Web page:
Krauthammer started in medicine but got out years ago, and he’s now witnessing his former Harvard medical school classmates considering quitting as well. One of his former classmates wrote him, “The introduction of the electronic medical record into our office has created so much more need for documentation that I can only see about three-quarters of the patients I could before, and has prompted me to seriously consider leaving for the first time.”

The Effects

Dr. Ted Epperly, director of the American Academy of Family Physicians, has said that doctor shortages will inevitably lead to poorer health outcomes for many across the country. People will delay, if not completely ignore, care. Also, with the absence of so many family physicians, who typically oversee patients’ entire care teams, patients will have to go it alone and stumble from one specialist to the next and the next, unable to find a quality resolution. Primary care physicians are critical to maintaining good health and with the impending shortage will come avoidable illness and diseases that will increase the costs of care.

And it’s not just general and family practices that will be affected by the shortage, there will also be a significant shortage of oncologists and surgeons. Consider that the number of cancer cases in the US is expected to increase by as much as 42% by 2025, and that there will be a shortage of about 1,500 cancer specialist by that same year, and you see what a scary precipice we are on.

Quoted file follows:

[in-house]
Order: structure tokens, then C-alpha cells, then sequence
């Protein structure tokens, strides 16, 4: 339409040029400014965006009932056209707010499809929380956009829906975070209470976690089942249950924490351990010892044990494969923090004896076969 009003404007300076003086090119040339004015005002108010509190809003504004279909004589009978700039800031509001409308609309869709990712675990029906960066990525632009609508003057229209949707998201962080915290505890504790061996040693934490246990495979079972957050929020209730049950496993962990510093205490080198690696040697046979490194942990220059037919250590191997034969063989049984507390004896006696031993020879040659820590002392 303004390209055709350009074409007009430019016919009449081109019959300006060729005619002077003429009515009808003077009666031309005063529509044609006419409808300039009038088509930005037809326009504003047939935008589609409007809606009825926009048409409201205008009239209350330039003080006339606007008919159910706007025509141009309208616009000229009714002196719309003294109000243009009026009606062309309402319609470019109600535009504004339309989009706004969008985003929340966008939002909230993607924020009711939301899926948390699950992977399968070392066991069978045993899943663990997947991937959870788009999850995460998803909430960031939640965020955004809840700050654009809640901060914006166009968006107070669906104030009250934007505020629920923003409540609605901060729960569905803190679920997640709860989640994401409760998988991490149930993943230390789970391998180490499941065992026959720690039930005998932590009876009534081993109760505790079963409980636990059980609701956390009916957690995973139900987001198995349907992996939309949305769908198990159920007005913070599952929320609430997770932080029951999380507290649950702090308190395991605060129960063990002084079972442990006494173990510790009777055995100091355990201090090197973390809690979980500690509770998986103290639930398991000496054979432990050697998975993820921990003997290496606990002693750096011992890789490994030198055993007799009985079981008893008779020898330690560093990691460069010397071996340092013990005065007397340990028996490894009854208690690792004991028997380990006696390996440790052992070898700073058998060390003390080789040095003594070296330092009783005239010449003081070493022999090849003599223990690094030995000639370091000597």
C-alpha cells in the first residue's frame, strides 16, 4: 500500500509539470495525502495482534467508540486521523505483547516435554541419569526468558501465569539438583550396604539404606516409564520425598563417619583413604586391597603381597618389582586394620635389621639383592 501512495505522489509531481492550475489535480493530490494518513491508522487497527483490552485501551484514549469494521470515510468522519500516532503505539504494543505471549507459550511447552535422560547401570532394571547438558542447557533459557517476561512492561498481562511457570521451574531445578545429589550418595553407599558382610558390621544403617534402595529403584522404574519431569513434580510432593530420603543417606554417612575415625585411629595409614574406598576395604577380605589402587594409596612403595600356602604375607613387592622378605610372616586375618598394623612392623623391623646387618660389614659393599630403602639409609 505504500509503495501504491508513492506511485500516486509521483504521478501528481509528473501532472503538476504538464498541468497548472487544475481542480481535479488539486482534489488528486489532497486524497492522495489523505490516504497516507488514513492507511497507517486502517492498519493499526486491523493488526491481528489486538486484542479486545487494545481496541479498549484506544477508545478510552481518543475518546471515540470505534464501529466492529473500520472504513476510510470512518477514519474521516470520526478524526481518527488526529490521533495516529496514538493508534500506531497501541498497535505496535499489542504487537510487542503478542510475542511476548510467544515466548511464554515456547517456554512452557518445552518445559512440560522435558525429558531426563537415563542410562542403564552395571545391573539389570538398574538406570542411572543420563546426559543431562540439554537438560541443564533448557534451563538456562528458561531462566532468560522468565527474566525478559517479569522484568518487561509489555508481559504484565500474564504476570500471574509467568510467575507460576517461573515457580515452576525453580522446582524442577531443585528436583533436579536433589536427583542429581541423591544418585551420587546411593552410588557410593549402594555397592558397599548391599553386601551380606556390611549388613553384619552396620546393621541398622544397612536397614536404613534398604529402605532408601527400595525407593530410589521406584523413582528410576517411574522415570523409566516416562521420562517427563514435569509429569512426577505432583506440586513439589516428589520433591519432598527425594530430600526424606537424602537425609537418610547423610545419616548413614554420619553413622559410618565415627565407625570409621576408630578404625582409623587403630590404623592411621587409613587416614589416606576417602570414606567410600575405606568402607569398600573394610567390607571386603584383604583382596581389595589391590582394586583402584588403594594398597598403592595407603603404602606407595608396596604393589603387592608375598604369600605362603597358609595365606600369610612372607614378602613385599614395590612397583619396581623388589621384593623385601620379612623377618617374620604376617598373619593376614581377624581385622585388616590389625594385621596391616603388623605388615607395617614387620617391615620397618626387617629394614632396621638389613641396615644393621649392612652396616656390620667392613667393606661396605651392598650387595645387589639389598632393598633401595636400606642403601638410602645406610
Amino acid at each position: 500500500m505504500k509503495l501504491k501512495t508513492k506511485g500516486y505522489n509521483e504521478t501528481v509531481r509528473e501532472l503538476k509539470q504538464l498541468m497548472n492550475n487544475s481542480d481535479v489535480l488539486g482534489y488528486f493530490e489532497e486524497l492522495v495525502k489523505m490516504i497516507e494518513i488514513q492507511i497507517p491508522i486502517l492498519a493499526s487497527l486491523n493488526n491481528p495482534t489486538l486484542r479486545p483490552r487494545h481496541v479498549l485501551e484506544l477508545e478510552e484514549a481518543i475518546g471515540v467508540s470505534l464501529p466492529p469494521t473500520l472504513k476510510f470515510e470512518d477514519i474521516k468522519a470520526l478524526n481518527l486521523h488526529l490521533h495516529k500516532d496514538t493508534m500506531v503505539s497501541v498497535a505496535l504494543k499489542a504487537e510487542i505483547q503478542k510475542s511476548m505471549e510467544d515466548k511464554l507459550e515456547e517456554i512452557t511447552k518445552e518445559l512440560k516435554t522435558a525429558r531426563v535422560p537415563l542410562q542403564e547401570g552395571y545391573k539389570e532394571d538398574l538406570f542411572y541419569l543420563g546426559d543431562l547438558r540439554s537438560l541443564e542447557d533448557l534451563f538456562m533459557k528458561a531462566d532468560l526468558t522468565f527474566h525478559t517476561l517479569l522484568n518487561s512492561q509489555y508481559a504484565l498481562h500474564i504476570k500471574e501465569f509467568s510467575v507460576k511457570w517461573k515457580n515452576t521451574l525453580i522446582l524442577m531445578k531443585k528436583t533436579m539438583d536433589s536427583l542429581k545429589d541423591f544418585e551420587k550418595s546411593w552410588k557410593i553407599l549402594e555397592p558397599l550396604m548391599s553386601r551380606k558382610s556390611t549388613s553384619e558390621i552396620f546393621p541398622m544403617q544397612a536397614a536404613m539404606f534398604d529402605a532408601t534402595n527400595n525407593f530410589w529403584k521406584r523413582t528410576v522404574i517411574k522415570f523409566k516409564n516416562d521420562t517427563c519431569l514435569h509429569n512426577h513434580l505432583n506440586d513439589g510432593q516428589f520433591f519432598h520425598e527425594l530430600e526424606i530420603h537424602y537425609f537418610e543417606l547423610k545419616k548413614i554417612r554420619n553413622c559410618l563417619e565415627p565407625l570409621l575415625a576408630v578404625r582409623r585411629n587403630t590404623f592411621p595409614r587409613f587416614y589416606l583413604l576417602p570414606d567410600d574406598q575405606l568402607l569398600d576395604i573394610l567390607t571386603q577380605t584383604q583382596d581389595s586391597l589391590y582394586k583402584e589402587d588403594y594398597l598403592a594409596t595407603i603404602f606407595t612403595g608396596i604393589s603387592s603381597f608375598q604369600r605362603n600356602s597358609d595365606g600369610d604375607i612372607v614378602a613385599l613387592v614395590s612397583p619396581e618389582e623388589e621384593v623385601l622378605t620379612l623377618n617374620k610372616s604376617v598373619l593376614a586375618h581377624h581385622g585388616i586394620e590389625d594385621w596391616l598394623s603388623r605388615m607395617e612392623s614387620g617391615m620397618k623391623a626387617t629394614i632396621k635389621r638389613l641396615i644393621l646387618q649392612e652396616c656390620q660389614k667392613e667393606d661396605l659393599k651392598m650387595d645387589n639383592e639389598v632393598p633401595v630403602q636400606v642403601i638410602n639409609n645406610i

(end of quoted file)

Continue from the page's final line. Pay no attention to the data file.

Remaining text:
This is only a portion of what we can expect in the future due to this physician shortage.

What, if Anything, is Being Done?

The facts are what they are, and it’s simply unrealistic to think a miracle will happen in the 11th hour and we will all be saved from this crisis. While a shortage is imminent and there will be ramifications, there are measures being taken to lessen the blow.

For instance, there are currently bills in Congress that could increase the number of residency openings for new physicians by 15,000 over the next five years. Will Congress choose to pass those bills? We’ll have to wait and see.

The American Medical Association (AMA) is implementing new policies to address the looming shortage. This past June the AMA voted to support innovative education models that encourage both federal and state governments, as well as private payers, to fund medical education to increase the number of GME slots.

AMA’s policies also encourage the Accreditation Council on Graduate Medical Education and the American Osteopathic Association to develop training courses and materials and reward those doctors who are part of patient-centered care teams.

Finding a solution to the doctor shortage requires a multi-pronged and all-hands-on-deck approach. Supportive legislation and innovations will be required, as will a focus on team-based care and more efficient use of technology to make care outcomes better.

Author Bio:

Alex Tate is a health IT Consultant at CureMD who provides perceptive, engaging and informative content on industry wide topics including EHR, EMR, practice management and compliance.



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Alex Tate

 
Alex Tate is a health IT Consultant at CureMD who provides perceptive, engaging and informative content on industry wide topics including EHR, EMR, practice management and compliance.